Keyword Subject Searches different parts of the record, including title and abstract Searches only subject heading/descriptor field Searches for any word or phrase Searches from existing list of subject headings May retrieve irrelevant records High degree of relevancy Good for obscure topics Good for common topics Consistent use of language as we speak it in all databases Different databases use different subject headings Good substitute for a subject search when you do not know the authorized subject heading form Precise and effective way to look for materials on any given topic if you are familiar with LC subject headings or other controlled vocabulary/thesaurus. Also known as Word Search Also know as Descriptor or Thesaurus Search
A keyword search looks for words anywhere in the record. It allows you to use your own words, rather than the controlled vocabulary (i.e. subject heading) used in a particular database.
Keywords may also be used as a substitute for a title or author search when you have incomplete title or author information.
The main disadvantage of keyword searches is that your search term may retrieve documents that are irrelevant.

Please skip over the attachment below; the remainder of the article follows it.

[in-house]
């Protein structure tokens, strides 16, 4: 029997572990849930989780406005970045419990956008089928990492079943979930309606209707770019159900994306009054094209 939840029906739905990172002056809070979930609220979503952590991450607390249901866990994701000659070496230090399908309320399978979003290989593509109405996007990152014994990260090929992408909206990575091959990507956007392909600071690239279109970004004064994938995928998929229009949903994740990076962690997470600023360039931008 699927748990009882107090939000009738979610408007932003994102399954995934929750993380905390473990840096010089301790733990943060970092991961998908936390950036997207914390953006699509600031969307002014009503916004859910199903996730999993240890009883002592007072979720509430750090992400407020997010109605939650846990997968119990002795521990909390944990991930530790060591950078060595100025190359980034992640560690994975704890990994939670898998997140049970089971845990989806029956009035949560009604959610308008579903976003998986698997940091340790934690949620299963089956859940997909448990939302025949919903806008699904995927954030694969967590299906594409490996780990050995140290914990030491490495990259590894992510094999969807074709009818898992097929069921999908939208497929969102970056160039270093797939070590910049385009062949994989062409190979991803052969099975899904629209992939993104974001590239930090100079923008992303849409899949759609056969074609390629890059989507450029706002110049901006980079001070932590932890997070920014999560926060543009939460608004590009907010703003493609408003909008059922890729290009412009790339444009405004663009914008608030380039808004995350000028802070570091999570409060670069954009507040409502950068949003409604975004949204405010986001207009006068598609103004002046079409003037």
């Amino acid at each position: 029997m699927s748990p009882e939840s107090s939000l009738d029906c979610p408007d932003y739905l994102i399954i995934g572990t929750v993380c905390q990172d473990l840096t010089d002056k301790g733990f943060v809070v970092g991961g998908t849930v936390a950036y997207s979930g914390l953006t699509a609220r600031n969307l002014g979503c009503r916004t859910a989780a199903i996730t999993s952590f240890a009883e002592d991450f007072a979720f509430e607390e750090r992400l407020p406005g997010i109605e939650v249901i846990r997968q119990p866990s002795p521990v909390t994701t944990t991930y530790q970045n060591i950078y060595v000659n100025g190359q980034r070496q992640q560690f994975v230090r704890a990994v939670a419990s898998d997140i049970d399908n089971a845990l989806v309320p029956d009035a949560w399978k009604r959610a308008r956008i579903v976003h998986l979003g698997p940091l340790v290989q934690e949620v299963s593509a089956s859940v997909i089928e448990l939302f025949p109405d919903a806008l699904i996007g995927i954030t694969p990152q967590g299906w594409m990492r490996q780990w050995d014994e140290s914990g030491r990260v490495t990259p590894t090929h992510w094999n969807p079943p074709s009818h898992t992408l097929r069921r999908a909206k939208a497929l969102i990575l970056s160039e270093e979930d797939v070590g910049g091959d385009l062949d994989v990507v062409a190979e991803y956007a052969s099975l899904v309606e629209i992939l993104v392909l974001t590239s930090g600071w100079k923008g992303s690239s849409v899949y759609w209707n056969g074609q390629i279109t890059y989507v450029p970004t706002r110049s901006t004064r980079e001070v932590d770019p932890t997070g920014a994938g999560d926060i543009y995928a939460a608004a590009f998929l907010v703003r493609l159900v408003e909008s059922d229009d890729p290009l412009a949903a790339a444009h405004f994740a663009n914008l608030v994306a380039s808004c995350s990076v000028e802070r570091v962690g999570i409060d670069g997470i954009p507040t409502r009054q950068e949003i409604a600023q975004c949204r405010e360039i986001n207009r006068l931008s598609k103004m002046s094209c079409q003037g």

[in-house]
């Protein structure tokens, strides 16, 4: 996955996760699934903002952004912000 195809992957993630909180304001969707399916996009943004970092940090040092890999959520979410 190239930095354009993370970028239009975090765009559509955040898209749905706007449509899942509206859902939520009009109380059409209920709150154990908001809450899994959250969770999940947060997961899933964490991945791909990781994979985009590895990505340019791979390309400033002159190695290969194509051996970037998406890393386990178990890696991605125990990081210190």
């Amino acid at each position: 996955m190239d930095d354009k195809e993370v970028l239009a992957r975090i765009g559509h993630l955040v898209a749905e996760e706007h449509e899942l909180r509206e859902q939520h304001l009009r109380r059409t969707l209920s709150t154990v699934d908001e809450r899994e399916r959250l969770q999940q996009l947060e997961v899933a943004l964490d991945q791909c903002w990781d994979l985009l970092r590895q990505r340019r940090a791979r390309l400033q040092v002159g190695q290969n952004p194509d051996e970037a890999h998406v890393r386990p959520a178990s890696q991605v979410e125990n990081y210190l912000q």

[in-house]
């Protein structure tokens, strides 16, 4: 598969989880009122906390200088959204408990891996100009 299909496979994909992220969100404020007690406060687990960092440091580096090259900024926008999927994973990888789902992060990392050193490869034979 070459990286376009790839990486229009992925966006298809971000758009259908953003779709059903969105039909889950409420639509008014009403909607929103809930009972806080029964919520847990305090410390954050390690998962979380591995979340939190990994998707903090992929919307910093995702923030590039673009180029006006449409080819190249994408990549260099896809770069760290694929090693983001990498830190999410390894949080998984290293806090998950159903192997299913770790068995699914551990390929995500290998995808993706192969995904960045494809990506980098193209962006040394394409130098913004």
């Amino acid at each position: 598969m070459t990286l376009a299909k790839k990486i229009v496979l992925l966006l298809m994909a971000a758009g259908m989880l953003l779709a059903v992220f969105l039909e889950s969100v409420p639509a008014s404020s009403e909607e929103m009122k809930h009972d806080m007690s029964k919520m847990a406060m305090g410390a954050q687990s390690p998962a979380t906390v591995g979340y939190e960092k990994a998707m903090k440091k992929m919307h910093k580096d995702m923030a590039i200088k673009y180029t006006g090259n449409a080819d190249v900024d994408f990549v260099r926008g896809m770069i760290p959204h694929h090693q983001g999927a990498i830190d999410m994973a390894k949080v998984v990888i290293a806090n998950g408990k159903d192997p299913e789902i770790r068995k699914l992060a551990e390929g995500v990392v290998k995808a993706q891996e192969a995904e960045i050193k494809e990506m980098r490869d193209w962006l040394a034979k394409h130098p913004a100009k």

Trying to find all the variations and synonyms for your keywords can be frustrating and time consuming. Many databases offer an alternative known as subject searching.
Doing subject searches is a precise and effective way to look for materials on any given topic.
Different databases use different subject headings. For example, one database may use Learning Ability instead of Intelligence. When you are searching a wide variety of databases, be prepared to deal with a variety of different vocabularies.
Don't limit yourself to just one way of searching.
Most databases are equipped with advance search capability and some allow keyword searching within the Subject or descriptor field (i.e. Worldcat). In those cases, you may combine keywords with subject headings.
Remember that a keyword search may be the best way to find the correct subject heading for a subject search.